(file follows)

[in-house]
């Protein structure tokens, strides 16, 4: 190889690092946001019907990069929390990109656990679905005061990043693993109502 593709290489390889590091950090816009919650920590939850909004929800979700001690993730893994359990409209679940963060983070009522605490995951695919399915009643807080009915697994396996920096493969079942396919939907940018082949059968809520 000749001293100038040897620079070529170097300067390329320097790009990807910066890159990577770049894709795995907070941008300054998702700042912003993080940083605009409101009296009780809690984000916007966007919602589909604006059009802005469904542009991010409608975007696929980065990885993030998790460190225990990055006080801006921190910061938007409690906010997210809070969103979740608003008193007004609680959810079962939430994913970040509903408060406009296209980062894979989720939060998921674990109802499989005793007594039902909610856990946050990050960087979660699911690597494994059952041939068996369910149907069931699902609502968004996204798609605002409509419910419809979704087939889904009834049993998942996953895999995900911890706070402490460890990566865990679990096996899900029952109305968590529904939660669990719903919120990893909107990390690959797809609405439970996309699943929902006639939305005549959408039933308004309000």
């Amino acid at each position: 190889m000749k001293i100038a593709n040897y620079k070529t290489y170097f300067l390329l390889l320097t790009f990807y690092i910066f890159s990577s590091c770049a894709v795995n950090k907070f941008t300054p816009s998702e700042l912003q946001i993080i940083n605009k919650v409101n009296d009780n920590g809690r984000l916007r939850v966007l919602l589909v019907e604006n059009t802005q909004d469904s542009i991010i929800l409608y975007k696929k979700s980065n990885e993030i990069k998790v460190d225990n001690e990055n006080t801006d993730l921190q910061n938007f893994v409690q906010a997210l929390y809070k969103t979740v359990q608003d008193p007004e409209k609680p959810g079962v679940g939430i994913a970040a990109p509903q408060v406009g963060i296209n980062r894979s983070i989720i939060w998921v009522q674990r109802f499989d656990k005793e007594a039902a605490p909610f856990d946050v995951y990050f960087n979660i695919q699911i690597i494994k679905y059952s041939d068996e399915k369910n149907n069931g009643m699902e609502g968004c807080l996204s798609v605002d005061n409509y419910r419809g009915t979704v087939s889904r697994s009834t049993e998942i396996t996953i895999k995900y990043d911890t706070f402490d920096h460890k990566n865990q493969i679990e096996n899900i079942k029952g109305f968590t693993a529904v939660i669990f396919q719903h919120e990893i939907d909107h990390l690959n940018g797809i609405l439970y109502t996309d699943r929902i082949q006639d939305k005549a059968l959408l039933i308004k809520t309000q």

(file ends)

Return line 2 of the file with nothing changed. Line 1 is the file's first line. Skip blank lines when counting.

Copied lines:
């Protein structure tokens, strides 16, 4: 190889690092946001019907990069929390990109656990679905005061990043693993109502 593709290489390889590091950090816009919650920590939850909004929800979700001690993730893994359990409209679940963060983070009522605490995951695919399915009643807080009915697994396996920096493969079942396919939907940018082949059968809520 000749001293100038040897620079070529170097300067390329320097790009990807910066890159990577770049894709795995907070941008300054998702700042912003993080940083605009409101009296009780809690984000916007966007919602589909604006059009802005469904542009991010409608975007696929980065990885993030998790460190225990990055006080801006921190910061938007409690906010997210809070969103979740608003008193007004609680959810079962939430994913970040509903408060406009296209980062894979989720939060998921674990109802499989005793007594039902909610856990946050990050960087979660699911690597494994059952041939068996369910149907069931699902609502968004996204798609605002409509419910419809979704087939889904009834049993998942996953895999995900911890706070402490460890990566865990679990096996899900029952109305968590529904939660669990719903919120990893909107990390690959797809609405439970996309699943929902006639939305005549959408039933308004309000």